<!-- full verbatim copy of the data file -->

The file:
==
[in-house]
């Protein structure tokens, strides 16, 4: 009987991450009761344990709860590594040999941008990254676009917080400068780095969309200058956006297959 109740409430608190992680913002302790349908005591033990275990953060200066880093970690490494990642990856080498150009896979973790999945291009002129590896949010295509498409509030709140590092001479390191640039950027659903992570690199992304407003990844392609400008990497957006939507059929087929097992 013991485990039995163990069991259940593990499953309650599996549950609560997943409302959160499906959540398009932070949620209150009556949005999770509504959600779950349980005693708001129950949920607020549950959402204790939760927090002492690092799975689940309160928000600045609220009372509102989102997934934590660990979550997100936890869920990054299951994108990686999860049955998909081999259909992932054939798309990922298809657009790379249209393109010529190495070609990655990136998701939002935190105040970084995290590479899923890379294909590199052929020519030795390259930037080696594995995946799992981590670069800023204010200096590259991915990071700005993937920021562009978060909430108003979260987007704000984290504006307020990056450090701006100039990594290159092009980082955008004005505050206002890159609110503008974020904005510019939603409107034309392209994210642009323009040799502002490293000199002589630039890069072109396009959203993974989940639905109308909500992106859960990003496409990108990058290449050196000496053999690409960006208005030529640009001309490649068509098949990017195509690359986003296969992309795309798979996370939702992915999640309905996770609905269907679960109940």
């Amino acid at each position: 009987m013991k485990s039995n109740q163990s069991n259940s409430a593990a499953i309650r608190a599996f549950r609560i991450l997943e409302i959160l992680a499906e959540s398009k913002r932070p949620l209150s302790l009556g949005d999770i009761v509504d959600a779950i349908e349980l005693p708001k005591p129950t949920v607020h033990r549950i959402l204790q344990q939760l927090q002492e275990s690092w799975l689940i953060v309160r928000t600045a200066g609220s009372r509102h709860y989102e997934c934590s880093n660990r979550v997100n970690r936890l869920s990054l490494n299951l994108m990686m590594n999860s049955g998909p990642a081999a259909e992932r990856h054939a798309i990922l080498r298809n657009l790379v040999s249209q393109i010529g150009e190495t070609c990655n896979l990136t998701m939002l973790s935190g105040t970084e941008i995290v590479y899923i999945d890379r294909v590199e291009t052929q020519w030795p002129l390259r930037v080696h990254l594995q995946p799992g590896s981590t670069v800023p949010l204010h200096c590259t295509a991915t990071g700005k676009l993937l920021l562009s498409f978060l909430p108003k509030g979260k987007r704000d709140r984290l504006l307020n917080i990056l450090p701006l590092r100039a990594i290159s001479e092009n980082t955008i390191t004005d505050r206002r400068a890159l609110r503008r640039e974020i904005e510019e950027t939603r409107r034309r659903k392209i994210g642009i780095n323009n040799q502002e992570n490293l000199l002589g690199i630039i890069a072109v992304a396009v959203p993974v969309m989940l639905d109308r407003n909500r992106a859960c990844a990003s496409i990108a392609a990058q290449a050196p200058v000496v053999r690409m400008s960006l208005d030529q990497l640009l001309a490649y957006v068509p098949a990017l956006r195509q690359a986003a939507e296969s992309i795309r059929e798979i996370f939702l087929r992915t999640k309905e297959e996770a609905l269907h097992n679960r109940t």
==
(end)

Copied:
[in-house]
């Protein structure tokens, strides 16, 4: 009987991450009761344990709860590594040999941008990254676009917080400068780095969309200058956006297959 109740409430608190992680913002302790349908005591033990275990953060200066880093970690490494990642990856080498150009896979973790999945291009002129590896949010295509498409509030709140590092001479390191640039950027659903992570690199992304407003990844392609400008990497957006939507059929087929097992 013991485990039995163990069991259940593990499953309650599996549950609560997943409302959160499906959540398009932070949620209150009556949005999770509504959600779950349980005693708001129950949920607020549950959402204790939760927090002492690092799975689940309160928000600045609220009372509102989102997934934590660990979550997100936890869920990054299951994108990686999860049955998909081999259909992932054939798309990922298809657009790379249209393109010529190495070609990655990136998701939002935190105040970084995290590479899923890379294909590199052929020519030795390259930037080696594995995946799992981590670069800023204010200096590259991915990071700005993937920021562009978060909430108003979260987007704000984290504006307020990056450090701006100039990594290159092009980082955008004005505050206002890159609110503008974020904005510019939603409107034309392209994210642009323009040799502002490293000199002589630039890069072109396009959203993974989940639905109308909500992106859960990003496409990108990058290449050196000496053999690409960006208005030529640009001309490649068509098949990017195509690359986003296969992309795309798979996370939702992915999640309905996770609905269907679960109940």
């Amino acid at each position: 009987m013991k485990s039995n109740q163990s069991n259940s409430a593990a499953i309650r608190a599996f549950r609560i991450l997943e409302i959160l992680a499906e959540s398009k913002r932070p949620l209150s302790l009556g949005d999770i009761v509504d959600a779950i349908e349980l005693p708001k005591p129950t949920v607020h033990r549950i959402l204790q344990q939760l927090q002492e275990s690092w799975l689940i953060v309160r928000t600045a200066g609220s009372r509102h709860y989102e997934c934590s880093n660990r979550v997100n970690r936890l869920s990054l490494n299951l994108m990686m590594n999860s049955g998909p990642a081999a259909e992932r990856h054939a798309i990922l080498r298809n657009l790379v040999s249209q393109i010529g150009e190495t070609c990655n896979l990136t998701m939002l973790s935190g105040t970084e941008i995290v590479y899923i999945d890379r294909v590199e291009t052929q020519w030795p002129l390259r930037v080696h990254l594995q995946p799992g590896s981590t670069v800023p949010l204010h200096c590259t295509a991915t990071g700005k676009l993937l920021l562009s498409f978060l909430p108003k509030g979260k987007r704000d709140r984290l504006l307020n917080i990056l450090p701006l590092r100039a990594i290159s001479e092009n980082t955008i390191t004005d505050r206002r400068a890159l609110r503008r640039e974020i904005e510019e950027t939603r409107r034309r659903k392209i994210g642009i780095n323009n040799q502002e992570n490293l000199l002589g690199i630039i890069a072109v992304a396009v959203p993974v969309m989940l639905d109308r407003n909500r992106a859960c990844a990003s496409i990108a392609a990058q290449a050196p200058v000496v053999r690409m400008s960006l208005d030529q990497l640009l001309a490649y957006v068509p098949a990017l956006r195509q690359a986003a939507e296969s992309i795309r059929e798979i996370f939702l087929r992915t999640k309905e297959e996770a609905l269907h097992n679960r109940t």